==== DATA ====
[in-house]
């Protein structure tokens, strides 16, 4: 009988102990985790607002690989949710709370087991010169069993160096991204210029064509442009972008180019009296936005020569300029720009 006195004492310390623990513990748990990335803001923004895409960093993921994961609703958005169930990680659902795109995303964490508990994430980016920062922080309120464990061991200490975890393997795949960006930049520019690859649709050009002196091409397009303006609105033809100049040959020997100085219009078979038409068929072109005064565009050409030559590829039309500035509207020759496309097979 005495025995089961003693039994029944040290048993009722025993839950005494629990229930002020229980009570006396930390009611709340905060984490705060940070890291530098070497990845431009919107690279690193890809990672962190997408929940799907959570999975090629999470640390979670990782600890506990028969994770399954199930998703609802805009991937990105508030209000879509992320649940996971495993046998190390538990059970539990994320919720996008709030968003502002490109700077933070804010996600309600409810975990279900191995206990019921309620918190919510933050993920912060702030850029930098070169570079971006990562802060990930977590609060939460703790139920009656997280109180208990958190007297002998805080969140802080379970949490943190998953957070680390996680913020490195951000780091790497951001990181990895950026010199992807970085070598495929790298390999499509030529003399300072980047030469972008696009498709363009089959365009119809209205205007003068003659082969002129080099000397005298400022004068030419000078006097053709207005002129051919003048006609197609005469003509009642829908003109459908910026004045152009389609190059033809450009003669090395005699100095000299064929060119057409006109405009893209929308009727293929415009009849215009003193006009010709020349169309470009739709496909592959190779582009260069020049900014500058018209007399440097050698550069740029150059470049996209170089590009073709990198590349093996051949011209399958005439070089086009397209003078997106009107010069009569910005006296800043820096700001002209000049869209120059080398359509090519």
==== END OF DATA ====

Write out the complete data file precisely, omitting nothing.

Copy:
[in-house]
């Protein structure tokens, strides 16, 4: 009988102990985790607002690989949710709370087991010169069993160096991204210029064509442009972008180019009296936005020569300029720009 006195004492310390623990513990748990990335803001923004895409960093993921994961609703958005169930990680659902795109995303964490508990994430980016920062922080309120464990061991200490975890393997795949960006930049520019690859649709050009002196091409397009303006609105033809100049040959020997100085219009078979038409068929072109005064565009050409030559590829039309500035509207020759496309097979 005495025995089961003693039994029944040290048993009722025993839950005494629990229930002020229980009570006396930390009611709340905060984490705060940070890291530098070497990845431009919107690279690193890809990672962190997408929940799907959570999975090629999470640390979670990782600890506990028969994770399954199930998703609802805009991937990105508030209000879509992320649940996971495993046998190390538990059970539990994320919720996008709030968003502002490109700077933070804010996600309600409810975990279900191995206990019921309620918190919510933050993920912060702030850029930098070169570079971006990562802060990930977590609060939460703790139920009656997280109180208990958190007297002998805080969140802080379970949490943190998953957070680390996680913020490195951000780091790497951001990181990895950026010199992807970085070598495929790298390999499509030529003399300072980047030469972008696009498709363009089959365009119809209205205007003068003659082969002129080099000397005298400022004068030419000078006097053709207005002129051919003048006609197609005469003509009642829908003109459908910026004045152009389609190059033809450009003669090395005699100095000299064929060119057409006109405009893209929308009727293929415009009849215009003193006009010709020349169309470009739709496909592959190779582009260069020049900014500058018209007399440097050698550069740029150059470049996209170089590009073709990198590349093996051949011209399958005439070089086009397209003078997106009107010069009569910005006296800043820096700001002209000049869209120059080398359509090519």